Facebook has come to earn a certain level of ubiquity. In most living situations, offices, and smart phones, it’s seamlessly integrated. If I’m working on a story and think of a good person to contact, the social networking site instantly connects me to them. Moments later, I’m catching up with an old relative or enjoying a puppy meme. It’s a virtual, interactive Rolodex constantly expanding, of its own volition, for my gain.
Whether at home, at work, or most places in between (via a wifi connection and a smart phone), the ease of access and assumption of availability are quickly becoming the rule, rather than the exception.
Unless, of course, you happen to work for the state.
Linda Lord-Jenkins serves as the ombudsman for Alaska. The office of the ombudsman serves as a mediator between citizens and the government; investigating complaints and orchestrating government oversight and response. And, under existing policy, her office is handicapped by an arcane ban on the use of Facebook using state computers.
Whereas many casual observers would favor workplace restrictions on social media, concluding that this would lead to more focus and productivity, Lord-Jenkins would beg to differ. Last week, the ombudsman participated in a legislative council meeting reviewing the policy. In written testimony, she and other non-partisan state agencies offered a laundry list of ways in which restrictions on Facebook impaired myriad basic functions of their jobs, from investigation policies to hiring practices.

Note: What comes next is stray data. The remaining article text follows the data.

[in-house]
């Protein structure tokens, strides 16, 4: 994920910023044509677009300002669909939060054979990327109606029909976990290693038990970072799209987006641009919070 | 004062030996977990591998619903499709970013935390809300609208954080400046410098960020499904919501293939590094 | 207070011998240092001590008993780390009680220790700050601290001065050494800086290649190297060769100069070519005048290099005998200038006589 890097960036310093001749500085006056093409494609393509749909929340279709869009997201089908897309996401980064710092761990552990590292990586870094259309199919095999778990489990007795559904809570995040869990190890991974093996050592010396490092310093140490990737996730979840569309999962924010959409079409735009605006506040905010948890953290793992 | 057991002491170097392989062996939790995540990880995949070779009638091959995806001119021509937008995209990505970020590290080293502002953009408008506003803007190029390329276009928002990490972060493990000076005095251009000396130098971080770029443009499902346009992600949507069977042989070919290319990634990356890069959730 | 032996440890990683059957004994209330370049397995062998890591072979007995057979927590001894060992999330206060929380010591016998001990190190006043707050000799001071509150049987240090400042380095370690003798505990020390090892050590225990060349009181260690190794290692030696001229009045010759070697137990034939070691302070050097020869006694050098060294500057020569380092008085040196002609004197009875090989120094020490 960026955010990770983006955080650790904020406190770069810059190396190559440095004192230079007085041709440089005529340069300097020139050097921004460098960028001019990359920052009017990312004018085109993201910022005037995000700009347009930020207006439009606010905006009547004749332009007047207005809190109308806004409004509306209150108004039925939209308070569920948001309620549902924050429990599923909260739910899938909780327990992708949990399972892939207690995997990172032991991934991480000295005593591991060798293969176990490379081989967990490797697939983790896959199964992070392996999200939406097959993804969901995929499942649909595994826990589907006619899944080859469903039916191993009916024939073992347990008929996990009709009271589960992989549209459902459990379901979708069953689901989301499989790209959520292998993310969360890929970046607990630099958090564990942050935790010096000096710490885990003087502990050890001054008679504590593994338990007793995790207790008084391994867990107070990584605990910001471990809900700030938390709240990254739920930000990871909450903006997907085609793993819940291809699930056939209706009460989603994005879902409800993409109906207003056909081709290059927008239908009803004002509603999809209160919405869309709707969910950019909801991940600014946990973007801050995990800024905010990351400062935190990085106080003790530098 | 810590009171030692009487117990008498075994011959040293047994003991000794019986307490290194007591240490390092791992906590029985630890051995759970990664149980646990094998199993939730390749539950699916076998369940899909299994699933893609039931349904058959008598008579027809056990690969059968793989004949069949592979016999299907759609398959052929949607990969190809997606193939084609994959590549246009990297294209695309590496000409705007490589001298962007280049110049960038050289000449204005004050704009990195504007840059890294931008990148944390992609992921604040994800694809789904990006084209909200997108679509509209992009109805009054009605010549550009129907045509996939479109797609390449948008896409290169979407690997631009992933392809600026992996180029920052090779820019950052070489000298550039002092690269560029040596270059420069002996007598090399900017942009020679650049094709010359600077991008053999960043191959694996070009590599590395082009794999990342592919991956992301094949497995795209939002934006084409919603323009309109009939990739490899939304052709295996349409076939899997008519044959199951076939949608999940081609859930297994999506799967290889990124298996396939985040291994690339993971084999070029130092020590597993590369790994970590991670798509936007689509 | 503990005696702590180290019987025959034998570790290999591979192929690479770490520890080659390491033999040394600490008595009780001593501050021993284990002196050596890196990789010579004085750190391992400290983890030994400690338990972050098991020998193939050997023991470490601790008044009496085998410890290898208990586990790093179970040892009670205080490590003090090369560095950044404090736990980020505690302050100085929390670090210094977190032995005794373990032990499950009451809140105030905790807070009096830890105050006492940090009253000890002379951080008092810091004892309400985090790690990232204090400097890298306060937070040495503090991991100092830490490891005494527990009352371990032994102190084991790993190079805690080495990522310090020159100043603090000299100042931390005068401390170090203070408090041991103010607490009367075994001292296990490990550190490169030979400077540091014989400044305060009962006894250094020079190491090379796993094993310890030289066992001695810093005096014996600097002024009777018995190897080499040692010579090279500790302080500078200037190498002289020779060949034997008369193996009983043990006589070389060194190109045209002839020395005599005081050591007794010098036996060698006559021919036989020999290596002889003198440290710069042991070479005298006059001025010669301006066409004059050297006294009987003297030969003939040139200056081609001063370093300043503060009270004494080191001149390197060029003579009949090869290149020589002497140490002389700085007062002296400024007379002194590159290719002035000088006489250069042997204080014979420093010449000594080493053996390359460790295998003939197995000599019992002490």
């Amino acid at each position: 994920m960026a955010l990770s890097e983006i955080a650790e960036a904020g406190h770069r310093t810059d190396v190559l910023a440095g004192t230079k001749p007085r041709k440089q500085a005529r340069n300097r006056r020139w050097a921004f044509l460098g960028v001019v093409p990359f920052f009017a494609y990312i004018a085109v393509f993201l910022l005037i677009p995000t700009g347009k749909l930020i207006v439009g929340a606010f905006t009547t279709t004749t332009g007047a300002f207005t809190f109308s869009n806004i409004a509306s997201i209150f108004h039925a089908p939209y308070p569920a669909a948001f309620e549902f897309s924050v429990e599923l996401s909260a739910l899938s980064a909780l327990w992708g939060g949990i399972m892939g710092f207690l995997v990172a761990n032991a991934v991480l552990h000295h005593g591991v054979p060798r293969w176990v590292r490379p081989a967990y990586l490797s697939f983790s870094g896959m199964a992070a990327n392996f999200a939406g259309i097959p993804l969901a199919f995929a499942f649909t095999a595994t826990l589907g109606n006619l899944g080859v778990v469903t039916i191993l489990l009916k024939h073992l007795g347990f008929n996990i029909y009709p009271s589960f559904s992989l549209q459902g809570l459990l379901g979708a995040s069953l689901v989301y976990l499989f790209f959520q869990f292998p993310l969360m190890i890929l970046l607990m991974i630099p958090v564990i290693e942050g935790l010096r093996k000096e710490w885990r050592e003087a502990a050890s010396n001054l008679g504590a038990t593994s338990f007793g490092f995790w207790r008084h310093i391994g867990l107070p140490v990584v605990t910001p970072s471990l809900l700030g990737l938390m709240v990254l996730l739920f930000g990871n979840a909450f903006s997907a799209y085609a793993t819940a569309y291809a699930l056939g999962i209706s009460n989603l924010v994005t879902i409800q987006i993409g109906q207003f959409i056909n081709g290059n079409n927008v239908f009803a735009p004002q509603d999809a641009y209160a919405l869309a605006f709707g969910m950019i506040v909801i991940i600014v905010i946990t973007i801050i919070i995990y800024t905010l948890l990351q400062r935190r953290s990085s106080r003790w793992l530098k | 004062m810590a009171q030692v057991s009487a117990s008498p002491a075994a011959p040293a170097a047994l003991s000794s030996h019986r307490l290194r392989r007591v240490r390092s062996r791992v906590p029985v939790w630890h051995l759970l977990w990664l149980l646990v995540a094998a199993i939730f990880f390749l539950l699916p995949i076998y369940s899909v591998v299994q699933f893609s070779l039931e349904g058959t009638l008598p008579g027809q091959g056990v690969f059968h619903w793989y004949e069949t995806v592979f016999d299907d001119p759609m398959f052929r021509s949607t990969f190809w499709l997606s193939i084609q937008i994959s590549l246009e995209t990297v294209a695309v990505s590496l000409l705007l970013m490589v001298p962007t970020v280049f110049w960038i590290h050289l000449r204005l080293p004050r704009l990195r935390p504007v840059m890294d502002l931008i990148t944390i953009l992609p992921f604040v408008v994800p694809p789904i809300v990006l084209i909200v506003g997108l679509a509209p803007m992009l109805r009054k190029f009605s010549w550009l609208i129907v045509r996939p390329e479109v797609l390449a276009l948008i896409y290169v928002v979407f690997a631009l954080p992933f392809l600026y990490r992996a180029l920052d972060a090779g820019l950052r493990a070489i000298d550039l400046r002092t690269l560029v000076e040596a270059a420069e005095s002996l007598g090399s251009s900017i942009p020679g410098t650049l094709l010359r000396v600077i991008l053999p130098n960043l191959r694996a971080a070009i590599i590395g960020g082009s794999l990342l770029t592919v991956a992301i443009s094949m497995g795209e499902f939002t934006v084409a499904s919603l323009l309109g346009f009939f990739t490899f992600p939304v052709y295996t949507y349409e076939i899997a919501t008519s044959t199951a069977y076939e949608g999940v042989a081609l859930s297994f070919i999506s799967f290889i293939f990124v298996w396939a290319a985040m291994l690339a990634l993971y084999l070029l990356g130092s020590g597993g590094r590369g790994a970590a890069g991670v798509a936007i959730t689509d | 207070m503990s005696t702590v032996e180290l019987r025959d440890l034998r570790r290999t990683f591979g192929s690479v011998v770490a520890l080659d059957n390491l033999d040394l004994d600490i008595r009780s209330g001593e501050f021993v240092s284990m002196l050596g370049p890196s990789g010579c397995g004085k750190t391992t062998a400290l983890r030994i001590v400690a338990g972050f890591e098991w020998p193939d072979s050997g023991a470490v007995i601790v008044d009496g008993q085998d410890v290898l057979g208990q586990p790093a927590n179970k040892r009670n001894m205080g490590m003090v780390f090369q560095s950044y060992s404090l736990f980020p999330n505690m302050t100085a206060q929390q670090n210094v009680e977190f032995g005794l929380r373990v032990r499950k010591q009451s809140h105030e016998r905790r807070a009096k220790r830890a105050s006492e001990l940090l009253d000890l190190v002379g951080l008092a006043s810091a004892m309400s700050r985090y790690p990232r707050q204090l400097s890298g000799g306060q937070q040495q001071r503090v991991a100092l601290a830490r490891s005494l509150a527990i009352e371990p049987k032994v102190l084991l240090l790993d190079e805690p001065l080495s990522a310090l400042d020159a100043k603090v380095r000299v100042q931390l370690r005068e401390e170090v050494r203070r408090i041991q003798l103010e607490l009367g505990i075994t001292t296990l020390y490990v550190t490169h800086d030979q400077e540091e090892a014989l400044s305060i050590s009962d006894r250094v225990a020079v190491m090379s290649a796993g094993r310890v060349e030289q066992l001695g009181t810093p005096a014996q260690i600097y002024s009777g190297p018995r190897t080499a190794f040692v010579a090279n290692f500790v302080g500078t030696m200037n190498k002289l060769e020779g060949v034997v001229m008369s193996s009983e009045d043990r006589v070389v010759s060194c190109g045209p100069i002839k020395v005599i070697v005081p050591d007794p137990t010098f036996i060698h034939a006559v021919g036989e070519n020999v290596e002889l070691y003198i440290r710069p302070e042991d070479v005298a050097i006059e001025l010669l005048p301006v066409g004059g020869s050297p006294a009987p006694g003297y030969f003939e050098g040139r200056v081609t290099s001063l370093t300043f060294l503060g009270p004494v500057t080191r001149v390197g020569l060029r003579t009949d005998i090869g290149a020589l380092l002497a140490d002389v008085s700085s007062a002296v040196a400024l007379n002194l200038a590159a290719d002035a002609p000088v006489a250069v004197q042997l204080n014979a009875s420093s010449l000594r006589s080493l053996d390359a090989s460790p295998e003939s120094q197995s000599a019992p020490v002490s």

Such problems often aren’t as arbitrary and harmless as one might think. Lord-Jenkins conveyed instances where an Office of Children’s Services investigation was impeded by the ban, including this one:
OCS placed a child with one relative after the child’s parent was murdered. OCS then moved the child to another relative placement because of information allegedly posted on Facebook by the first relatives. The ombudsman was unable to view the pertinent Facebook information that caused the child to be removed.
Testimony submitted by the ombudsman’s office, the Legislative Ethics Committee, and the Division of Legislative Audit all emphasized the importance of changing the policy to remove the handicap it burdened each of their respective agencies. State representatives Scott Kawasaki (D-Fairbanks) and Bob Lynn (R-Anchorage) also lent their support to the proposal.
Legislators have not been affected by the Facebook restrictions. For the past year, they’ve been afforded temporary access while official policy was reviewed. The council’s meeting last week sought to strike a permanent solution.
Thus paved the way for an event every American should look forward to: hearing elected lawmakers try to understand the internet. It’s not altogether unlike listening to Todd Akin describe a woman’s reproductive system or Paul Broun elucidate evolution. And, at the end, we arrive at the same troubling question: Shouldn’t these people try a little harder to understand the things that they make laws about?
Last Wednesday’s meeting strayed far from the procedural hurdles described by Lord-Jenkins – tales of the basic problems an employee faces when policy requires them to leave work to access a basic function of their job (imagine if you worked in custom stationary but your employer banned use of printers in your office). Legislative Council members seemed much more concerned about politics and privacy issues – namely, each of their own personal privacy.
“It’s not because I’m afraid of the technology,” state representative Mike Chenault (R-Nikiski) mused. “I’m afraid of – once it goes out there it doesn’t come back.